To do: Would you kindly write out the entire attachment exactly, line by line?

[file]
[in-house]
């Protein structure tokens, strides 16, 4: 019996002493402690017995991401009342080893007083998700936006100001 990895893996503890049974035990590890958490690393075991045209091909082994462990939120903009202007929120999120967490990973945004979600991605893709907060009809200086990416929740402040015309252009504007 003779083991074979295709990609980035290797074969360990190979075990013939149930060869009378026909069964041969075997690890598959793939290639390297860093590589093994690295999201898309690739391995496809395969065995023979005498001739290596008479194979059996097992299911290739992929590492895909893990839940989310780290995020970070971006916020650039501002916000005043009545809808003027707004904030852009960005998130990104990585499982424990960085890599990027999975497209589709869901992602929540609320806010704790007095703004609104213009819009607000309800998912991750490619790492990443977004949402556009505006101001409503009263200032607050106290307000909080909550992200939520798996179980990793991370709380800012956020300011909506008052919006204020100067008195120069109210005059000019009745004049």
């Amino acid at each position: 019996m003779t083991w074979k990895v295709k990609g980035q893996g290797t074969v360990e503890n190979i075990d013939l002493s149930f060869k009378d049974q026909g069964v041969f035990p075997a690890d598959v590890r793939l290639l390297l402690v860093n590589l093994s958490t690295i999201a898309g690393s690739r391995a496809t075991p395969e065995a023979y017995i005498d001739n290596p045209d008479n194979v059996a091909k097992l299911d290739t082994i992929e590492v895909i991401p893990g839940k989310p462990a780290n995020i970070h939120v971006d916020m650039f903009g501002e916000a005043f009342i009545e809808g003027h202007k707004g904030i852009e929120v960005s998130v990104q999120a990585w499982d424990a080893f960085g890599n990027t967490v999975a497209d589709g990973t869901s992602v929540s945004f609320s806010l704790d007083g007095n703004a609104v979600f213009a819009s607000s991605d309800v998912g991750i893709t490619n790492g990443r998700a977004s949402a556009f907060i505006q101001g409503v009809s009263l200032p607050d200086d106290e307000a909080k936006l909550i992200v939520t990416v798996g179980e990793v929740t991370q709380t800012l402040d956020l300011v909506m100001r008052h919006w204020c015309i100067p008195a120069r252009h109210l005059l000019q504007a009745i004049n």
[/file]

[in-house]
């Protein structure tokens, strides 16, 4: 019996002493402690017995991401009342080893007083998700936006100001 990895893996503890049974035990590890958490690393075991045209091909082994462990939120903009202007929120999120967490990973945004979600991605893709907060009809200086990416929740402040015309252009504007 003779083991074979295709990609980035290797074969360990190979075990013939149930060869009378026909069964041969075997690890598959793939290639390297860093590589093994690295999201898309690739391995496809395969065995023979005498001739290596008479194979059996097992299911290739992929590492895909893990839940989310780290995020970070971006916020650039501002916000005043009545809808003027707004904030852009960005998130990104990585499982424990960085890599990027999975497209589709869901992602929540609320806010704790007095703004609104213009819009607000309800998912991750490619790492990443977004949402556009505006101001409503009263200032607050106290307000909080909550992200939520798996179980990793991370709380800012956020300011909506008052919006204020100067008195120069109210005059000019009745004049």
């Amino acid at each position: 019996m003779t083991w074979k990895v295709k990609g980035q893996g290797t074969v360990e503890n190979i075990d013939l002493s149930f060869k009378d049974q026909g069964v041969f035990p075997a690890d598959v590890r793939l290639l390297l402690v860093n590589l093994s958490t690295i999201a898309g690393s690739r391995a496809t075991p395969e065995a023979y017995i005498d001739n290596p045209d008479n194979v059996a091909k097992l299911d290739t082994i992929e590492v895909i991401p893990g839940k989310p462990a780290n995020i970070h939120v971006d916020m650039f903009g501002e916000a005043f009342i009545e809808g003027h202007k707004g904030i852009e929120v960005s998130v990104q999120a990585w499982d424990a080893f960085g890599n990027t967490v999975a497209d589709g990973t869901s992602v929540s945004f609320s806010l704790d007083g007095n703004a609104v979600f213009a819009s607000s991605d309800v998912g991750i893709t490619n790492g990443r998700a977004s949402a556009f907060i505006q101001g409503v009809s009263l200032p607050d200086d106290e307000a909080k936006l909550i992200v939520t990416v798996g179980e990793v929740t991370q709380t800012l402040d956020l300011v909506m100001r008052h919006w204020c015309i100067p008195a120069r252009h109210l005059l000019q504007a009745i004049n």